In between writing these posts, I read Meg's reply to something I wrote. She comments that it's not as hard as you think to write ... and of course she's right. But then, writing isn't really a problem. For me, deciding what to write is. I'm still working through old material at the moment, stuff that I've been thinking about for months or even years, but have never written down. Maybe I'll run out of that in a few months, and then all I'll have to do is think some more.
But I do like to organise my thoughts a LOT before I write them. I always had that problem in English class, I couldn't write more than two pages in 40 minutes to save my life because I liked to spend five minutes thinking first and then take another minute every so often. (My teacher couldn't work it out, so she watched me during an exam once and told me I was doing that.)
Even the order I organise them into probably wouldn't be obvious to anyone else. I'm a sucker for narrative, and everything is a story. So it goes: 'This is why I thought of this issue, this is what I thought, and this is what I thought about next, and I do have an agenda (I always do) so here is my conclusion.' It probably backfires cos you won't see the conclusion until you read to the end :P
Well, here's the next story.
The Ultimate Victim
When I was starting to roleplay Jean, I had to think of a background for my imaginary character. I had to explain why she was alone, and besides she wasn't good at what she did, so I decided her family had simply made fun of her for her chosen profession. So she left, and here she was.
Well, I'm a sucker for narrative so I went around the net and read other people's stories. And one in particular (by someone I know) struck me.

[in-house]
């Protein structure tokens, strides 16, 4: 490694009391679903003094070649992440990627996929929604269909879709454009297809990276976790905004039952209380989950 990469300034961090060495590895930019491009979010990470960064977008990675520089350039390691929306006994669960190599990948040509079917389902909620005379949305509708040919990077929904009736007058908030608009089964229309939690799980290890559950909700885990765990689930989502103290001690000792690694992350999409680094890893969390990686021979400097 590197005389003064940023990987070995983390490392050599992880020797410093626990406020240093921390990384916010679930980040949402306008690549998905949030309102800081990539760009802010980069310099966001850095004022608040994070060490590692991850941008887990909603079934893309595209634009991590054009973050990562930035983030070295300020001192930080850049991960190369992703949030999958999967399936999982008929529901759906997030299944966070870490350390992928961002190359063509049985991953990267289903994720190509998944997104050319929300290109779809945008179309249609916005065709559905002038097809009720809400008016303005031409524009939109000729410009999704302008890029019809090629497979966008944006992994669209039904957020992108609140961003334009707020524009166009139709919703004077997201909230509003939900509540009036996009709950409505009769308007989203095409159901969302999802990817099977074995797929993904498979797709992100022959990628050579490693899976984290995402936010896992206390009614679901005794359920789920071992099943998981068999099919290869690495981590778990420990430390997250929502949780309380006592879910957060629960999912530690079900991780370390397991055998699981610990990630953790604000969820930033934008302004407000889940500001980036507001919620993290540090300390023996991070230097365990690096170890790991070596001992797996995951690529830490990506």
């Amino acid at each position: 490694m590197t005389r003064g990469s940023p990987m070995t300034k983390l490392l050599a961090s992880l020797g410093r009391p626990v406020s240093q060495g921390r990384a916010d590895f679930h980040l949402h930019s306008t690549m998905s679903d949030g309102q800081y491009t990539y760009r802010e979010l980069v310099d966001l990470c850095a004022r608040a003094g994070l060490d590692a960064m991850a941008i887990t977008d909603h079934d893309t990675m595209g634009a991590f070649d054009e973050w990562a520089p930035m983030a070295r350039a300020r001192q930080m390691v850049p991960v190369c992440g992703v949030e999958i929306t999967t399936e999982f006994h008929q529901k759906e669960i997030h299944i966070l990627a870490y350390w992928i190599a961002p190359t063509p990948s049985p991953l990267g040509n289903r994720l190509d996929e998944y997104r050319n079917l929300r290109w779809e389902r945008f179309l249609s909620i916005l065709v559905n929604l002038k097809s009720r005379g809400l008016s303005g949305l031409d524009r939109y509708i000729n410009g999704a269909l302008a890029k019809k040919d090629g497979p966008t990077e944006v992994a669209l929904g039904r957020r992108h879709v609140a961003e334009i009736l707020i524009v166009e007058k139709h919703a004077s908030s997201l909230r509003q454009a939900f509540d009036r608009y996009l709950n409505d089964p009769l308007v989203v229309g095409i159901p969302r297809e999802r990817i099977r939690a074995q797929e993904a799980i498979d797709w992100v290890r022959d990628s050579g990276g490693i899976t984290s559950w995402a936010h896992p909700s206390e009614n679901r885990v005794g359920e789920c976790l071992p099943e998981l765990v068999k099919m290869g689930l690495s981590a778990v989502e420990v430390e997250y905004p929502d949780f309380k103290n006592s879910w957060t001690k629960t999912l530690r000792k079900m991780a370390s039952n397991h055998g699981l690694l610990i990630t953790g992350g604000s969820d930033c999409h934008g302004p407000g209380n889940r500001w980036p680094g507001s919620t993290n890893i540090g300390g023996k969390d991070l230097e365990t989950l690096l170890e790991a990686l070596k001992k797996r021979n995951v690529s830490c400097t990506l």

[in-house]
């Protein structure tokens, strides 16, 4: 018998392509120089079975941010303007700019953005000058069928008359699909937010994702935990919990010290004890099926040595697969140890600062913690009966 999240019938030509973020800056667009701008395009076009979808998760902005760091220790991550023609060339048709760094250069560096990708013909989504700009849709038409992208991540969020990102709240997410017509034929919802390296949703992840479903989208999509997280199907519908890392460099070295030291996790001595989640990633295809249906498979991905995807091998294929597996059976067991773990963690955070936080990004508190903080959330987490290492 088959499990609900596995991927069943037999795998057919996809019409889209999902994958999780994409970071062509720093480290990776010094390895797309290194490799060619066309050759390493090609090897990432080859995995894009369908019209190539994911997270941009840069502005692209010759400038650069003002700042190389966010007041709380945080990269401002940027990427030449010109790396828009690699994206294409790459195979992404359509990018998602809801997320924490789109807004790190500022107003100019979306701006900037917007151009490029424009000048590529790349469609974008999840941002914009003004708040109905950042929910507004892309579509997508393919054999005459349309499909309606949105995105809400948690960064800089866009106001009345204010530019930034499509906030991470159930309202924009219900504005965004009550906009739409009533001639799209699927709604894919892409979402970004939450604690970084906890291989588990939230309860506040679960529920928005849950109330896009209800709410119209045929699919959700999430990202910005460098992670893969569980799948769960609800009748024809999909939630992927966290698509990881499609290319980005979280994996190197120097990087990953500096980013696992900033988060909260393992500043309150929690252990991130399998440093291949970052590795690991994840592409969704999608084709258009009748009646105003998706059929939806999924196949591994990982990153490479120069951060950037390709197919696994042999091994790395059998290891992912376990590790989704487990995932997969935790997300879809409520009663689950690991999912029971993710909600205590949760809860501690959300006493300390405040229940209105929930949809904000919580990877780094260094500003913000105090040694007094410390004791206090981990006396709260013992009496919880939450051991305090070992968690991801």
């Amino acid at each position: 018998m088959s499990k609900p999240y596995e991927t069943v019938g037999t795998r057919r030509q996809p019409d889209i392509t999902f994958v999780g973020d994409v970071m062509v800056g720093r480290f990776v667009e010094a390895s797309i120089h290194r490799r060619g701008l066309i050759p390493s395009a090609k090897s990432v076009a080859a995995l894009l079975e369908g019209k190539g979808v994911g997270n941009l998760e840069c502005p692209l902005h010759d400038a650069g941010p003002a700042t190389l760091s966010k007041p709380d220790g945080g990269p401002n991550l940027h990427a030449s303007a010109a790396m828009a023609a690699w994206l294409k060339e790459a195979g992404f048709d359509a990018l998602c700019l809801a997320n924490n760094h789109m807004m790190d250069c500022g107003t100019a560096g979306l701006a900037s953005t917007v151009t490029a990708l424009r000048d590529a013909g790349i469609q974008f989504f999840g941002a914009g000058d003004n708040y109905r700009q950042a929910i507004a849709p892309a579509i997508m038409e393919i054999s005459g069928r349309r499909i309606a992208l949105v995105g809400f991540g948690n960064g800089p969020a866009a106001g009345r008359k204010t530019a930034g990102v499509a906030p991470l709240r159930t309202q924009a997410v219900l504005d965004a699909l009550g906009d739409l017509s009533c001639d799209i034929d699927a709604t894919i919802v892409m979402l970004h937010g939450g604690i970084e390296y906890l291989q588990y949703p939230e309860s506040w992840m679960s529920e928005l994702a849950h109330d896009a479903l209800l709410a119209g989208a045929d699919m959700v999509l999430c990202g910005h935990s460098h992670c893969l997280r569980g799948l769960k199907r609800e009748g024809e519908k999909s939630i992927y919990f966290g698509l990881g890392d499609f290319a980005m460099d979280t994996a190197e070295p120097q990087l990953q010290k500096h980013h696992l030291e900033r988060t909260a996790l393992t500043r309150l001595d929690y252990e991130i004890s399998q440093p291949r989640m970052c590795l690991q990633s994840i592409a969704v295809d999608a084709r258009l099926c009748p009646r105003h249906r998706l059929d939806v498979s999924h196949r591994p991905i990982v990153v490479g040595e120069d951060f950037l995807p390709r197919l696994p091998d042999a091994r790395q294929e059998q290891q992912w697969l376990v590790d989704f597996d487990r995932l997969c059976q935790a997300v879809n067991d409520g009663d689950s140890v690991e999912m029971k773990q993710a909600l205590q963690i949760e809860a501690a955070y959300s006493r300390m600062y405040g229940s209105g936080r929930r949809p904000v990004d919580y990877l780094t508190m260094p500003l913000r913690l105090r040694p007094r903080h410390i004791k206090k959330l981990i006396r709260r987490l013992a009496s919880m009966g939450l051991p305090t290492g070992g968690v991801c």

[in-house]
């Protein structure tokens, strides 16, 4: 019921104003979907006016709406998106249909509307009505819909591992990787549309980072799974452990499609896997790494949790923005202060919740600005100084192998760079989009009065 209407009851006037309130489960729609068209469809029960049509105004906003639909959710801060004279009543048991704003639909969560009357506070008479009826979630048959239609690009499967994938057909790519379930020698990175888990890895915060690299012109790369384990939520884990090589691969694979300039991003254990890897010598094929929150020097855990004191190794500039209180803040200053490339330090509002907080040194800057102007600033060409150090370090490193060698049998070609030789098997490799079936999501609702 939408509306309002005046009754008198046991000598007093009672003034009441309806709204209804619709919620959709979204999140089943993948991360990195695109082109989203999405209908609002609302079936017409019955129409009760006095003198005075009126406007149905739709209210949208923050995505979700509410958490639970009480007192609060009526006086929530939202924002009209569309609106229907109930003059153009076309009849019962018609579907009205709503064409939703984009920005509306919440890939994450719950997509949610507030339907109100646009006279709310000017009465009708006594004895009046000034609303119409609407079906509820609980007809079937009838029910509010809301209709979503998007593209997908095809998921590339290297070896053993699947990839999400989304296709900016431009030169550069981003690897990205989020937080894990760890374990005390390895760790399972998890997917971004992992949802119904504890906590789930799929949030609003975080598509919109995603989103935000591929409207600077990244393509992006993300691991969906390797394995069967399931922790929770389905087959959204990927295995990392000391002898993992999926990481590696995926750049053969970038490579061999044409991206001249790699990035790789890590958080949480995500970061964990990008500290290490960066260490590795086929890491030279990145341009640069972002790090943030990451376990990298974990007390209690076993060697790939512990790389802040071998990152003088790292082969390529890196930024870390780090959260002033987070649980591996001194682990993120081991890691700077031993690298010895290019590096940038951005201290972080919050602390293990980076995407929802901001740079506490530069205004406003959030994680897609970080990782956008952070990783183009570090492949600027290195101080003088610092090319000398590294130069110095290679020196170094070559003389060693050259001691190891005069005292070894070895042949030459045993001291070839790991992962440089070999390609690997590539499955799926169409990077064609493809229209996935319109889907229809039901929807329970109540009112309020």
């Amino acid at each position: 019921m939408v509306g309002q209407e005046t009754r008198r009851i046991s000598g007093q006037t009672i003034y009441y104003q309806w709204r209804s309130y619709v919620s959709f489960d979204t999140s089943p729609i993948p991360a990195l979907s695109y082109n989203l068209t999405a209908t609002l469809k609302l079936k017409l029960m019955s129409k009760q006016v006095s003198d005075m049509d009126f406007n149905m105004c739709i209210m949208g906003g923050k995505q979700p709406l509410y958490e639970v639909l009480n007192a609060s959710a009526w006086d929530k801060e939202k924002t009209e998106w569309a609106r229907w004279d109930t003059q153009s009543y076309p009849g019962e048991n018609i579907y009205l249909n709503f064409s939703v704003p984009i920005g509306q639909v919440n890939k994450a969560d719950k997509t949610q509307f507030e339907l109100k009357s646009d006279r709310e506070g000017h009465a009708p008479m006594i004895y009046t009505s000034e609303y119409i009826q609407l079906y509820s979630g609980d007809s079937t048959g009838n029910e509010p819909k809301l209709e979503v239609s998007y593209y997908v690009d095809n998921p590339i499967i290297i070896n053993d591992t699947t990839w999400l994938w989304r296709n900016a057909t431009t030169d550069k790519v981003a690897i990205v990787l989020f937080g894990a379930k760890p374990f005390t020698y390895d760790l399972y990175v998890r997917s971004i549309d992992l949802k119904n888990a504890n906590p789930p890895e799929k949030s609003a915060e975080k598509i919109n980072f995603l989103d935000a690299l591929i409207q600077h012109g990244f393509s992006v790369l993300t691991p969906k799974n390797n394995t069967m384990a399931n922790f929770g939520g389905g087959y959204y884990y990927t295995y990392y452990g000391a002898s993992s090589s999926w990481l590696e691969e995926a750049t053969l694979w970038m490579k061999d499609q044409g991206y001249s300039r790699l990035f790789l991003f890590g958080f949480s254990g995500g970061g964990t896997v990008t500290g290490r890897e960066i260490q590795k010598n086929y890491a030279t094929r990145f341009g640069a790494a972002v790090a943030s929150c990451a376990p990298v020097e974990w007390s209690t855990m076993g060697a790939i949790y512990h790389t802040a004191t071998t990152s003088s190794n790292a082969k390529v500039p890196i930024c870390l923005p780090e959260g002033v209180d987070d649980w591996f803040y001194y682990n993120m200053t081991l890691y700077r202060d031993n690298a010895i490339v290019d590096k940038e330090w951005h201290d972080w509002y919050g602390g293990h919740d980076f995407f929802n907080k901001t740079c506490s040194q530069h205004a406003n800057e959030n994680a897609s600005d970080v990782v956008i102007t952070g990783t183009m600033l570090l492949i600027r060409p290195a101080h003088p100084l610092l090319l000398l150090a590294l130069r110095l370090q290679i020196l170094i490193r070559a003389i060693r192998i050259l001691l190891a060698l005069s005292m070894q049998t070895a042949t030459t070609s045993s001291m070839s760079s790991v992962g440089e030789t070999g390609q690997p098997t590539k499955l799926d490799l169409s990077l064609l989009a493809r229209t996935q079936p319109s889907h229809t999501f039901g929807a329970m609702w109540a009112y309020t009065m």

Whatever bad things you can think of, they had happened to this character before you meet her. She was one of twins who had been orphaned. They were born vampires (imaginary, remember). Their foster parents were not only horrible, but sadistic and pedophiles and ... everything. They had killed her twin in some horrible ritual. And it goes on.
I can only imagine what a really good roleplayer would make of this character who had seen it all, but by the looks of things ... it was just going to produce a character who was the ultimate victim. I have to say I've seen a lot of the victim mentality on the internet, both in people's imaginary characters and in their conversation about their real lives, but this was the most over-the-top I've seen. And this was a few years ago, before I'd even heard of 'emo'.
Am I a victim?
Well. A few years ago, I was diagnosed with depression. One day in 2002 I was reading the New Scientist on the way home, and something had happened in India. When I got home, I just cried and cried. I couldn't eat. My dad asked me if I'd fought with Smith, and if I hadn't been crying so hard I would have laughed. (We never fight.) Whatever it was that had happened in India, it had really got me going. And it stayed like that for the next few months. I would watch the news and cry. I would also get bombarded with paranoid thoughts about my safety.
Of course, eventually I saw a psychiatrist. And he asked me if there had been any major trauma or stress in my life. Well, I thought long and hard. The worst I could come up with was that Smith's father had finally succumbed to a year-long illness, a few months before. We weren't close, but he had welcomed me into his family and I'm still sorry he didn't live to see us marry. And of course I had been deeply traumatised by the events of September 11 the year before. But it's not like I was there, or had a family member killed. I wasn't even in the same country, and now it was more than half a year later.
I had major depression with what was diagnosed as a biochemical cause. My body was saying 'Okay, you will be anxious and sad and paranoid, NOW.' Like a good girl, I took the medicine (my psychiatrist didn't think counselling was appropriate, because we couldn't find anything to talk about) and the overblown emotions went away. But I lost a few months of my life and failed a major project, and when I tried to rationalise it to myself ... I was embarrassed.